Create a requirements.txt that is used to specify the Python package dependencies to install that are required for your application, these are installed using Pip - the Python dependency manager. We add the satorix-django helper package to set up the database connection in your Satorix Hosting Cluster:

django
satorix-django

The .buildpacks file is used to tell the Satorix Hosting Cluster the buildpacks to use for your application. We specify the Phusion Passenger buildpack to utilize features of the Satorix Dashboard. Passenger requires Ruby for some of it's utilities so is also included here:

https://github.com/heroku/heroku-buildpack-ruby
https://github.com/satorix/satorix-passenger-buildpack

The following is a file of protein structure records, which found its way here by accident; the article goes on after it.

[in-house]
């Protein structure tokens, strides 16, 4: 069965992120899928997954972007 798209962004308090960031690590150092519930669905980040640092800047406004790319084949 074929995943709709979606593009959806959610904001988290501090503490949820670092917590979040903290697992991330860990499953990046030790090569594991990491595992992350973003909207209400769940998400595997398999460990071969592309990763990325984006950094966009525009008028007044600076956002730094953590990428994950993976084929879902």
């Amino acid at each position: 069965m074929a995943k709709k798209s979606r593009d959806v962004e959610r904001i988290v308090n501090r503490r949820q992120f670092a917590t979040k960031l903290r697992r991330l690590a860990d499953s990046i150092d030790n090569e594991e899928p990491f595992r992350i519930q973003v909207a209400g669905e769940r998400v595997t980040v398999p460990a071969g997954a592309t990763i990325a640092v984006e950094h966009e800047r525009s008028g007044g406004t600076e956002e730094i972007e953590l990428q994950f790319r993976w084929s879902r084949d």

https://github.com/heroku/heroku-buildpack-python

Create a .ruby-version to specify a version of Ruby to use with Passenger:

ruby-2.6.5

A blank Gemfile to allow the Ruby buildpack detection:

ruby "#{ File.open("#{ File.dirname(__FILE__) }/.ruby-version", &:gets).strip[/ruby-(.+)/i, 1] }"

source "https://rubygems.org"

A blank Gemfile.lock to allow the Ruby buildpack detection. This can also be created by running bundle install after creation of the Gemfile if Ruby is installed:

GEM
  remote: https://rubygems.org/
  specs:

PLATFORMS
  ruby

DEPENDENCIES

RUBY VERSION
   ruby 2.6.5p114

BUNDLED WITH
   1.17.3

The following files are placed in the public/ directory

At the top of your public/appname/settings.py Django settings file, add the import statement for the satorix-django package.

import satorix_django